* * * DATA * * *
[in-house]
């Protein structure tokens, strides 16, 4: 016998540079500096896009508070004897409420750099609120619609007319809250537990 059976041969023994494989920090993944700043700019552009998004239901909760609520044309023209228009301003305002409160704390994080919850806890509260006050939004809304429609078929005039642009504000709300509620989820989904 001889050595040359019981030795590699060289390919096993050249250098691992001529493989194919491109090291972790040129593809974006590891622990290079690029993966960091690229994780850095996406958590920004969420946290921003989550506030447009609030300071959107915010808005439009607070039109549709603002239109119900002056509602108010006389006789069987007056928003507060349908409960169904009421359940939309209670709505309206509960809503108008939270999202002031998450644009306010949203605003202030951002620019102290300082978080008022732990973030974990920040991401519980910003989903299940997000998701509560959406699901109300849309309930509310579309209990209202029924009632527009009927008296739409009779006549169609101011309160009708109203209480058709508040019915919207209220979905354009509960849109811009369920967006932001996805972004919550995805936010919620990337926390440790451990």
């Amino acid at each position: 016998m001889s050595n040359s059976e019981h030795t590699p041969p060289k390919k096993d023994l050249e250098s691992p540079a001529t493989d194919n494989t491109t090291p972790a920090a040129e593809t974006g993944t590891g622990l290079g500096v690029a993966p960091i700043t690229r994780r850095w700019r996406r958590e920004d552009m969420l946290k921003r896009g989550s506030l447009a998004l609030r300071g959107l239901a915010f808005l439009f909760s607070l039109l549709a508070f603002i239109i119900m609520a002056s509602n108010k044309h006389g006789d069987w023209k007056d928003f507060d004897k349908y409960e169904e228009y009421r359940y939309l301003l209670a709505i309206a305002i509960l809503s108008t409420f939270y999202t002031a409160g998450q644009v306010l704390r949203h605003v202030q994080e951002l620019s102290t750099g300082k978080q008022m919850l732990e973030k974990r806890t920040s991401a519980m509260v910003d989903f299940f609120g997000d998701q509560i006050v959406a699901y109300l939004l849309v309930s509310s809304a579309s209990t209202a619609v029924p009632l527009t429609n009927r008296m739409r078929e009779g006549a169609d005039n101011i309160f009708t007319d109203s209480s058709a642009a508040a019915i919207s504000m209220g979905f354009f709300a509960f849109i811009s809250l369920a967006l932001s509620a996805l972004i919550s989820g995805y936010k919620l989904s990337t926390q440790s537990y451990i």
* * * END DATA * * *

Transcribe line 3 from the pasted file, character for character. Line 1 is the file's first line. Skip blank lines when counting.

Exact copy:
């Amino acid at each position: 016998m001889s050595n040359s059976e019981h030795t590699p041969p060289k390919k096993d023994l050249e250098s691992p540079a001529t493989d194919n494989t491109t090291p972790a920090a040129e593809t974006g993944t590891g622990l290079g500096v690029a993966p960091i700043t690229r994780r850095w700019r996406r958590e920004d552009m969420l946290k921003r896009g989550s506030l447009a998004l609030r300071g959107l239901a915010f808005l439009f909760s607070l039109l549709a508070f603002i239109i119900m609520a002056s509602n108010k044309h006389g006789d069987w023209k007056d928003f507060d004897k349908y409960e169904e228009y009421r359940y939309l301003l209670a709505i309206a305002i509960l809503s108008t409420f939270y999202t002031a409160g998450q644009v306010l704390r949203h605003v202030q994080e951002l620019s102290t750099g300082k978080q008022m919850l732990e973030k974990r806890t920040s991401a519980m509260v910003d989903f299940f609120g997000d998701q509560i006050v959406a699901y109300l939004l849309v309930s509310s809304a579309s209990t209202a619609v029924p009632l527009t429609n009927r008296m739409r078929e009779g006549a169609d005039n101011i309160f009708t007319d109203s209480s058709a642009a508040a019915i919207s504000m209220g979905f354009f709300a509960f849109i811009s809250l369920a967006l932001s509620a996805l972004i919550s989820g995805y936010k919620l989904s990337t926390q440790s537990y451990i």